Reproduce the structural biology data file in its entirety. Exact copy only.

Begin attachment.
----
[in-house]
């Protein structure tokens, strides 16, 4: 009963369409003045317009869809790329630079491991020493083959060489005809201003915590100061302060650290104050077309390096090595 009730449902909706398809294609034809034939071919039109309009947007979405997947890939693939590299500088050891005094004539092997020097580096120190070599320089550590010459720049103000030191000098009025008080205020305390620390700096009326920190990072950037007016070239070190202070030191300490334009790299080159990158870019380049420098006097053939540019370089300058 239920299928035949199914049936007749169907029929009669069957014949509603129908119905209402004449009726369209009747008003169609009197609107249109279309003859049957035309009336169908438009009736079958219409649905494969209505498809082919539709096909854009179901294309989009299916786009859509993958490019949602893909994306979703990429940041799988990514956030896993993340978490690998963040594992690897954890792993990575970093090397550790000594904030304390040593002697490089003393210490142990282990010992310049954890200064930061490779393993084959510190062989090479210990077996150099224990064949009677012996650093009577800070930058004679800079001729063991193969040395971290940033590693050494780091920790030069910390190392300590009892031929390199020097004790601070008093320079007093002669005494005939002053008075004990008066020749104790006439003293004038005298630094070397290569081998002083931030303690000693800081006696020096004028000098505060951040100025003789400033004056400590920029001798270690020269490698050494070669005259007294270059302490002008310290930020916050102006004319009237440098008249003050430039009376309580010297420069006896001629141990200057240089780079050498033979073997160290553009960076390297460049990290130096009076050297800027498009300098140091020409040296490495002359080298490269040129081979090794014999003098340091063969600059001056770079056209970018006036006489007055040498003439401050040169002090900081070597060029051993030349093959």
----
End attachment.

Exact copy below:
[in-house]
């Protein structure tokens, strides 16, 4: 009963369409003045317009869809790329630079491991020493083959060489005809201003915590100061302060650290104050077309390096090595 009730449902909706398809294609034809034939071919039109309009947007979405997947890939693939590299500088050891005094004539092997020097580096120190070599320089550590010459720049103000030191000098009025008080205020305390620390700096009326920190990072950037007016070239070190202070030191300490334009790299080159990158870019380049420098006097053939540019370089300058 239920299928035949199914049936007749169907029929009669069957014949509603129908119905209402004449009726369209009747008003169609009197609107249109279309003859049957035309009336169908438009009736079958219409649905494969209505498809082919539709096909854009179901294309989009299916786009859509993958490019949602893909994306979703990429940041799988990514956030896993993340978490690998963040594992690897954890792993990575970093090397550790000594904030304390040593002697490089003393210490142990282990010992310049954890200064930061490779393993084959510190062989090479210990077996150099224990064949009677012996650093009577800070930058004679800079001729063991193969040395971290940033590693050494780091920790030069910390190392300590009892031929390199020097004790601070008093320079007093002669005494005939002053008075004990008066020749104790006439003293004038005298630094070397290569081998002083931030303690000693800081006696020096004028000098505060951040100025003789400033004056400590920029001798270690020269490698050494070669005259007294270059302490002008310290930020916050102006004319009237440098008249003050430039009376309580010297420069006896001629141990200057240089780079050498033979073997160290553009960076390297460049990290130096009076050297800027498009300098140091020409040296490495002359080298490269040129081979090794014999003098340091063969600059001056770079056209970018006036006489007055040498003439401050040169002090900081070597060029051993030349093959």